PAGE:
Top 5 Most Historically Inaccurate Video Games

Seth Eislund
Games
Games

For decades, video games with historical settings, characters, and themes have achieved great success and popularity. Franchises such as Call of Duty, Battlefield, and Assassin’s Creed have used history to immerse fans in detailed, complex worlds.

However, few titles have managed to stay entirely true to the past. Whether we like it or not, video games are a medium through which we learn. Consequently, historically inaccurate video games can convince people that fictional accounts are accurate and truthful.

It is true that game developers sacrifice historical integrity for justifiable reasons, such as the betterment of gameplay or the plot. However, gamers should still be educated about the truths and falsehoods of the past. The following five video games are particularly egregious in replacing much of historical fact with fiction.

Battlefield 1

A Sentry, a playable Elite Class, fights during a Battlefield 1 match with a suit of armor and a 152-pound machine gun.

Through its gameplay, art style, and sound design, Battlefield 1 does a good job of embodying the horrors of World War I. However, many of the weapons used in the game, as well as the playable Elite Classes, aren’t entirely historically accurate. They are anachronistic, experimental, or were never even used in WWI in the first place. For example, the Hellriegel 1915, the Annihilator submachine gun, the Selbstlater 1906, and the General Liu Rifle, among others, were prototypes.

As such, these guns were never used in wartime. Battlefield 1, however, allows players to use them as fully-fledged, operational weapons. Many weapons in the game, such as the Selbslater M1916, the Mondragón rifle, the Beretta M1918, and the Autoloading 8, were rarely used during the war. Furthermore, minor additions, like the use of scoped weapons, tamper with historical accuracy, as scopes barely saw action in WWI.

Assassin’s Creed Franchise

Ezio Auditore, a Renaissance-era Assassin, confronts Pope Alexander VI, a Templar.

The Assassin’s Creed franchise creates immersive, historically accurate worlds, but its plot is grounded in alternate history. Assassin’s Creed states that the conflict between the Assassins and the Templars causes pivotal historical events and tragedies. The series even posits that such conflict continues into the present-day; in the 21st century, the shadowy, Templar-run Abstergo Industries fights for dominance over the beleaguered Assassins.

However, the groups upon which the Assassins and Templars are based, the Ḥashshāshīn and the Knights Templar, don’t exist today. In reality, they became defunct in the Middle Ages. Thus, aside from its historical settings and inspirations, Assassin’s Creed’s plot is fictional. It warps the past to create a dualistic conflict between two long-dead orders, a conflict which nearly destroys the world.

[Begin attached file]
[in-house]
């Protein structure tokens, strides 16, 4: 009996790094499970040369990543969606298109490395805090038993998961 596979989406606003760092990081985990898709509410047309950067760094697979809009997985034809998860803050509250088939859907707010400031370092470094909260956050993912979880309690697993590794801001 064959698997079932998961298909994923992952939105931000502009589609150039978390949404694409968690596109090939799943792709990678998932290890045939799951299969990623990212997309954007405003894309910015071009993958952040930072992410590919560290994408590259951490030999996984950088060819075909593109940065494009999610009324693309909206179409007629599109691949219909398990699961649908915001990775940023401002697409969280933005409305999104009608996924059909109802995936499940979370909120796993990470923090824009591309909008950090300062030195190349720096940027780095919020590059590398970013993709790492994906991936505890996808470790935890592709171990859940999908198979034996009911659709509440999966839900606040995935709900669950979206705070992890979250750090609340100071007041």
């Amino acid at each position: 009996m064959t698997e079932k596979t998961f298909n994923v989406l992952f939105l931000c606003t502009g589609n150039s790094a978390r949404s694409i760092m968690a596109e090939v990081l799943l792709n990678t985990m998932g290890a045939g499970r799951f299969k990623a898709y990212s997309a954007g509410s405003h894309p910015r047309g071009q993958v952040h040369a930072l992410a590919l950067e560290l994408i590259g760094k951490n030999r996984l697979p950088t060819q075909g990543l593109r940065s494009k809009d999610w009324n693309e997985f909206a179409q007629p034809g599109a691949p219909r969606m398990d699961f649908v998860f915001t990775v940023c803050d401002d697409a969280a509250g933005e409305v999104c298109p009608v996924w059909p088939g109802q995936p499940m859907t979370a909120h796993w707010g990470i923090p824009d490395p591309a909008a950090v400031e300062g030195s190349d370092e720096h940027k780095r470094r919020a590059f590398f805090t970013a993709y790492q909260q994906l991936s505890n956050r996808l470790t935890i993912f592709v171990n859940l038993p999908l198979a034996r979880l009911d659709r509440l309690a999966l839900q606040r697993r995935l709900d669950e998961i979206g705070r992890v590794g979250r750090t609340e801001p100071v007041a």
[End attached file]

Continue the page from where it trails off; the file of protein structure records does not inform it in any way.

The Saboteur

The Saboteur attempts to tell the story of the French Resistance in Nazi-occupied Paris, which makes for an intriguing historical setting. However, not much in this game adheres to the rules of the past. The Nazi antagonists in The Saboteur use scientifically-advanced weaponry that did not exist. For instance, the game’s Nazi Terror Weapons destroy historical integrity. The Terror MP60, a bulky, handheld machine gun, holds 150 rounds and can decimate entire squads and vehicles.

Additionally, the Nazis produce outlandish vehicles and operate campy sci-fi facilities. At the highly-futuristic Doppelsieg Motorworks, the Nazis build race cars with specialized nitrous booster systems. Also, zeppelins with searchlights ominously fly over Paris, raining down MG 42 fire on the player. This is odd, as all German zeppelins were destroyed by the Nazis before the invasion of France. Sure, The Saboteur is based on actual history. However, the game often uses futuristic, steampunk aesthetic instead of the designs of WWII-era Paris.

Dino D-Day

A US Army soldier fights a Velociraptor during World War II.

The historical inaccuracy of Dino D-Day is blatant. The game features Allied soldiers fighting against the Nazis and their trained dinosaurs. When during WWII did the Allies fight against scientifically-augmented reptilians? The answer is “never.”

Surprisingly, the game does feature historically accurate weaponry. Guns including the MP 40, the Sten gun, the PIAT, the Kar98k, and the M1 Garand make an appearance. However, aside from its weapons, Dino D-Day bears no resemblance to actual history.

Bladestorm: The Hundred Years’ War

Joan of Arc as she appears in Bladestorm: The Hundred Years’ War.

Bladestorm: The Hundred Years’ War is based on a bloody, decisive moment in English history. Unfortunately, it almost entirely abandons its source material. Players charge into battle like a Medieval Rambo, leading soldiers who glow in battle and swing glowing weapons. The game’s combo and points system also depart from any realistic depiction of combat during the Hundred Years’ War.

Furthermore, Joan of Arc looks like she’s stepped right out of an anime episode. She has flowing hair and over-the-top armor, with extravagant pieces of cloth beneath it. Additionally, Joan of Arc’s English counterpart, Edward the Black Prince, looks like he walked right out of a Castlevania game. To say that this game has any semblance of historical accuracy would be woefully incorrect.

Seth Eislund
Seth Eislund is currently a student at Carleton College in Northfield, Minnesota. He is interested in history, religion, and politics, as well as Monty Python. He blogs at https://medium.com/@seislund.
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